Rock Hill father pleads guilty in toddler’s death. Here’s how long he’ll go to prison

A Rock Hill father will spend 23 years in prison after pleading guilty in the beating death of his toddler son, court testimony showed.

Bruce Leroy Williams, 34, pleaded guilty under an Alford plea in the death of his 3-year-old son, Miguel Williams, in April 2018. Williams initially told police the child drowned in a motel bathtub but that claim was refuted by evidence in the case, prosecutors said in court Tuesday.

Williams has been in jail on charges of murder, homicide by child abuse and felony child neglect since soon after the child died.

Williams pleaded guilty in a negotiated sentence to homicide by child abuse. The murder and neglect charges were dismissed as part of a negotiated plea, prosecutor Willy Thompson said in court.

An Alford plea means Williams did not admit guilt in court Tuesday, testimony showed. However, by accepting an Alford plea, Williams acknowledged the likelihood he would be convicted if the case went to trial, Judge Bill McKinnon said in court. Sentencing for an Alford plea is the same as any other guilty plea, McKinnon said.

McKinnon accepted the negotiated sentence of 23 years.

“Miguel died a horrible death,” McKinnon said.

The child was beaten in the head, body and limbs, police and prosecutors said. The injuries included broken ribs, organ damage and other internal and external wounds, prosecutors said.

Williams did not speak in court. His lawyers, 16th Circuit public defenders Jessica Russo and Harry Dest, said he was under the influence of alcohol and drugs when the child died. The lawyers said Williams could not remember what happened to Miguel.

In a letter Williams wrote that his lawyers read in court, Williams took responsibility for his inaction to help his son or call 911.

“I beg everyone and God for the forgiveness I can never give myself,” Williams said in the letter.

Detective Kris Quate of Rock Hill Police Department said in court the injuries to Miguel were appalling and the child was defenseless from the attacks.

“I stepped into the ambulance and saw Miguel’s lifeless body,” Quate said in court. “He had bruises from head to toe.”

Quate also said Miguel was beaten to death in front of his two siblings. The parents had ignored or broken S.C. Department of Social Services court orders about Miguel before the death, Quate said.

“Miguel’s life and now death are an inconvenience to his parents,” Quate said in court. “The majority of his life was spent without an advocate.”

The child’s mother, Lakeshia Jackson, is charged with homicide by child neglect and other charges. Police and prosecutors said in previous court hearings and arrest warrants that she failed to protect the child from Bruce Williams. Her charges are pending.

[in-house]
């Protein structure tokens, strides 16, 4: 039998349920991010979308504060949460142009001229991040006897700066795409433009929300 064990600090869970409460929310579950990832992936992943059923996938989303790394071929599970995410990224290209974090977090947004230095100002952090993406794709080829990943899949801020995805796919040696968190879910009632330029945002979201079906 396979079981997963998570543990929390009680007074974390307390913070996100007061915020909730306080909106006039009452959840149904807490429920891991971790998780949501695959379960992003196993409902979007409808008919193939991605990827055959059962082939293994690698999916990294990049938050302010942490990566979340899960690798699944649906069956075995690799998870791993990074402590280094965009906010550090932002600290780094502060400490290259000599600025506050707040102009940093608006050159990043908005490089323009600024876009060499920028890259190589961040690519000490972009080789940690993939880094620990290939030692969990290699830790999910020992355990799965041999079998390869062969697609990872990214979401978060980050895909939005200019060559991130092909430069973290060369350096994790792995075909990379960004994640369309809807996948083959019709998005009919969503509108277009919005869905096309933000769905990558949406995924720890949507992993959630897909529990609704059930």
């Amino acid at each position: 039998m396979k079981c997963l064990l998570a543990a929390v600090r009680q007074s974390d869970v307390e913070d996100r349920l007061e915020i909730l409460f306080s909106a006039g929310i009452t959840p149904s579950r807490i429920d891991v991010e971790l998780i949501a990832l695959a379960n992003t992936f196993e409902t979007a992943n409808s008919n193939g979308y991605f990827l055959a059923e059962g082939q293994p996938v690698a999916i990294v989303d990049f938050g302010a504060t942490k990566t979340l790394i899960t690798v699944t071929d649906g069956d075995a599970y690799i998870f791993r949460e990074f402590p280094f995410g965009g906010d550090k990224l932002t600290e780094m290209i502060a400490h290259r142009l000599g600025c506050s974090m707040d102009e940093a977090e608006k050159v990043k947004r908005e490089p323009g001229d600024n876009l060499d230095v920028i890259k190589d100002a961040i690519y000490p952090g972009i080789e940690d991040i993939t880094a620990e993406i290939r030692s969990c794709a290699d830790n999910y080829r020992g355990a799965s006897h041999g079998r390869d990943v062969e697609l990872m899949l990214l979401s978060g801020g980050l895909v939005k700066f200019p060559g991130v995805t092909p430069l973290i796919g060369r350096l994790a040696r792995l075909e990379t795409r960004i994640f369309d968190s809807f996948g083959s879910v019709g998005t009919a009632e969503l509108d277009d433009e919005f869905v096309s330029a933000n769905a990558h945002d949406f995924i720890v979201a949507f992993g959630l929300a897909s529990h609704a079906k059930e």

Thompson said in court Tuesday that Williams and Jackson blamed each other for the child’s beating death. Thompson said homicide by child abuse includes both the abuse and failure to act to help the child after the abuse. The parents drank and took drugs for hours then made up a story about Miguel drowning at a motel in a bathtub, Thompson said.

“There was clear proof neglect that continued after the abuse,” Thompson said.

Both Jackson and Williams told police they did not call 911 because they did not want DSS to know what happened, Thompson said. Miguel was in Williams’ legal custody at the time of the child’s death but had previously been in foster care, Thompson said.

The child also tested positive for drugs at birth in 2016 and later in 2016 had an incident where his arms were broken, prosecutors said in previous court hearings.

Williams has a felony criminal conviction record dating back to 2005, State Law Enforcement Division records show. Williams served prison time for cocaine possession and was convicted in 2017 on drug charges, according to SLED and court records.

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Andrew Dys covers breaking news and public safety for The Herald, where he has been a reporter and columnist since 2000. He has won 51 South Carolina Press Association awards for his coverage of crime, race, justice, and people. He is author of the book “Slice of Dys” and his work is in the U.S. Library of Congress.